Willie WHITT, Plaintiff-Appellant,
Christine BRADLEY; Fred Rainey; Kelly Hadley; Annie Cutter;
Kenneth Carroll; Daniel Enochs, Defendants-Appellees.
United States Court of Appeals, Sixth Circuit.
May 30, 1995.
56 F.3d 66
NOTICE: Sixth Circuit Rule 24(c) states that citation of unpublished dispositions is disfavored except for establishing res judicata, estoppel, or the law of the case and requires service of copies of cited unpublished dispositions of the Sixth Circuit.
Before: JONES, GUY and BOGGS, Circuit Judges.
Willie Whitt appeals pro se from a district court judgment dismissing a civil rights action that he had filed under 42 U.S.C. Sec. 1983. His appeal has been referred to a panel of this court pursuant to Rule 9(a), Rules of the Sixth Circuit. Upon examination, the panel unanimously agrees that oral argument is not needed in this case. Fed. R. App. P. 34(a).
Whitt sued various state corrections employees alleging that they had violated his constitutional rights to due process and to be free from cruel and unusual punishment while he was incarcerated. On August 31, 1994, the district court dismissed the case as frivolous under 28 U.S.C. Sec. 1915(d), because Whitt had not raised an arguable due process or Eighth Amendment claim. It is from this judgment that Whitt now appeals. His brief on appeal contains a request for counsel.
An indigent plaintiff who states an arguable claim is entitled to service of process, even though he ultimately may not be entitled to relief. Neitzke v. Williams, 490 U.S. 319, 329-30 (1989). However, a complaint may be dismissed as frivolous under 28 U.S.C. Sec. 1915(d), if it "lacks an arguable basis either in law or in fact." Id. at 325. The dismissal of a case under Sec. 1915(d) is reviewed for an abuse of discretion on appeal. See Denton v. Hernandez, 112 S. Ct. 1728, 1734 (1992). The district court did not abuse its discretion here because Whitt has not alleged an arguable claim against any of the defendants.
Whitt first alleged that defendant Hadley charged him with a false misconduct violation for threatening an employee. Issuing a false misconduct charge does not violate substantive due process unless the defendant's conduct shocks the conscience and implicates the plaintiff's constitutionally protected rights. Cale v. Johnson, 861 F.2d 943, 949-50 (6th Cir. 1988). Whitt has not raised an arguable claim against Hadley in the present case, as he has not alleged that her actions were retaliatory or otherwise impermissible under the Constitution. See id.; Freeman v. Rideout, 808 F.2d 949, 951 (2d Cir. 1986).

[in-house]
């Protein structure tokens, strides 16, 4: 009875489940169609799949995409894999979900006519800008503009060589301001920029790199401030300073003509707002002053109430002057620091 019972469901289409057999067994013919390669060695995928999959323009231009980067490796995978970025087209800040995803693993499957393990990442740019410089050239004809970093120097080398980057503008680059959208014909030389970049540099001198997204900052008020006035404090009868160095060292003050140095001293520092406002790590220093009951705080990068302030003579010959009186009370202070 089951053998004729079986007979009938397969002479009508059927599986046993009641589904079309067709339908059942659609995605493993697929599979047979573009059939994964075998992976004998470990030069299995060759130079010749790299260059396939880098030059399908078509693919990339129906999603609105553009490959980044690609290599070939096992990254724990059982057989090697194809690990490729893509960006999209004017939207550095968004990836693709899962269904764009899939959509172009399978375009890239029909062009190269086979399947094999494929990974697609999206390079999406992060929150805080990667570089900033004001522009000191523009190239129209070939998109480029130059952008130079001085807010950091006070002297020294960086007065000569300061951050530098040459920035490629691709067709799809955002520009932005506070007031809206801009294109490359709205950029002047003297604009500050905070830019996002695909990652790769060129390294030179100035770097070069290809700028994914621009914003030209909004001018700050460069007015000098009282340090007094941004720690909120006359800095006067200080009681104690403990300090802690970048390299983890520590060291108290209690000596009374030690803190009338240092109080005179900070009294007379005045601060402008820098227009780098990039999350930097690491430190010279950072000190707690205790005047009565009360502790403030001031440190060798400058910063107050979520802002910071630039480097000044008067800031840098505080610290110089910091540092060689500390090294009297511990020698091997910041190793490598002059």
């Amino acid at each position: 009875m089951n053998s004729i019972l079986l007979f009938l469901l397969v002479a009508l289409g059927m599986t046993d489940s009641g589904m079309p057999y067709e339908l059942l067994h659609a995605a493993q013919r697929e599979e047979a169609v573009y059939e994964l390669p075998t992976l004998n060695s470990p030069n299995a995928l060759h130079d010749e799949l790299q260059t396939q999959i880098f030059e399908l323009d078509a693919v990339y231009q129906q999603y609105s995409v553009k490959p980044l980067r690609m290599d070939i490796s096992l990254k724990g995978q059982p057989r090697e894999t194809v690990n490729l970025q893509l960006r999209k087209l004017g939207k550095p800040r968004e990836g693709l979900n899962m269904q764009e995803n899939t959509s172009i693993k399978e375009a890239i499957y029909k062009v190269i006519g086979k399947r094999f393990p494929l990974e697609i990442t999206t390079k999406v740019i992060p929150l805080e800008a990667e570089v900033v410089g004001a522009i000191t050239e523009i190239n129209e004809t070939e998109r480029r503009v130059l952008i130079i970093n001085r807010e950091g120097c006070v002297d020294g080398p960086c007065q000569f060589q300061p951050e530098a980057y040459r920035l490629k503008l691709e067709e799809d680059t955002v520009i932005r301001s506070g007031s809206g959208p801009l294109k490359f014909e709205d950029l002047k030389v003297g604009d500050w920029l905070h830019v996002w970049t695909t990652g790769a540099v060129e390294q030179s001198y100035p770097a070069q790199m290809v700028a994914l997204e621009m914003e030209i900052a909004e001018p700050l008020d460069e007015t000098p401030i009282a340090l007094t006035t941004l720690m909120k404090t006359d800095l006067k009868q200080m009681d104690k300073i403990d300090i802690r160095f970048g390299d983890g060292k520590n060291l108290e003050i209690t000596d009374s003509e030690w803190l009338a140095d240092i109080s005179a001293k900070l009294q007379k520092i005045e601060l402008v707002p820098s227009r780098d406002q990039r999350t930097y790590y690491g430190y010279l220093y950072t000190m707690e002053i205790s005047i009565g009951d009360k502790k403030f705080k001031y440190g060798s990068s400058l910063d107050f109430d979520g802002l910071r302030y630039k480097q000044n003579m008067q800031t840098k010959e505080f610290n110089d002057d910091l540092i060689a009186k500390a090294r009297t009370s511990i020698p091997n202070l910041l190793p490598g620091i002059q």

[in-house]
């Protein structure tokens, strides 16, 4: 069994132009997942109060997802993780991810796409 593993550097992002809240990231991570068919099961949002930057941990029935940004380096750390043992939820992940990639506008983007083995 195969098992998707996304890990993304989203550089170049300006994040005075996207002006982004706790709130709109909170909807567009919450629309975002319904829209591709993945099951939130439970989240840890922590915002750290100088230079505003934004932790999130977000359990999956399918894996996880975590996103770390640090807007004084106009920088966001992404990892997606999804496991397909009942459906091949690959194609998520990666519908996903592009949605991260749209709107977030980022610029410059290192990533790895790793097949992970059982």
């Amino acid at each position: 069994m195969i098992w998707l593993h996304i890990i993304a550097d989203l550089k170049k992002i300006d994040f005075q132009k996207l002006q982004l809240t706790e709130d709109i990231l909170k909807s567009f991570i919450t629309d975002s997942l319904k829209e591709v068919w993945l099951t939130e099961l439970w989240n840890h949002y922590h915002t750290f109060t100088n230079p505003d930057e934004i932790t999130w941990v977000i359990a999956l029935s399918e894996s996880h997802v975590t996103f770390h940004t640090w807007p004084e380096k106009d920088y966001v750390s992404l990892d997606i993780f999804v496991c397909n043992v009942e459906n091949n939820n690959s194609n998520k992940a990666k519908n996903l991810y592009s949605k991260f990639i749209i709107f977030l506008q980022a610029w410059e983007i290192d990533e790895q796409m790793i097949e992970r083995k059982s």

Whitt alleged that his prehearing segregation violated due process and his right to be free from cruel and unusual punishment. A prisoner confined to prehearing segregation is only entitled to: 1) notice of the reasons for his transfer; 2) an opportunity to present his views to the appropriate prison officials; and 3) a nonadversarial review by the decisionmaker of those reasons and views within a reasonable time. Black v. Parke, 4 F.3d 442, 447-48 (6th Cir. 1993). Whitt did not allege that the defendants violated any of these requirements. Instead, he apparently argues that the defendants did not comply with an institutional policy, which required that a hearing be held on Hadley's charge within 72 hours. However, the alleged violation of this state procedural rule does not rise to the level of a federal due process violation. See id. at 447. Therefore, Whitt has not raised an arguable due process claim regarding his prehearing segregation. See Childs v. Pellegrin, 822 F.2d 1382, 1387 (6th Cir. 1987). Whitt also alleged that the defendants violated his rights under the Eighth Amendment by confining him in maximum lock down past the 72 hour period. This claim also fails because Whitt has not alleged that his prehearing confinement resulted in the unnecessary and wanton infliction of pain. See Ingraham v. Wright, 430 U.S. 651, 664 (1977).
Whitt generally alleged that he was denied his right to be a witness on his own behalf and that defendant Enochs failed to take adequate minutes of his disciplinary hearing. However, he has not raised these claims on appeal. They are, therefore, abandoned for purposes of appellate review. See McMurphy v. City of Flushing, 802 F.2d 191, 198-99 (6th Cir. 1986).
Accordingly, Whitt's motion for counsel is denied, and the district court's judgment is affirmed. Rule 9(b)(3), Rules of the Sixth Circuit.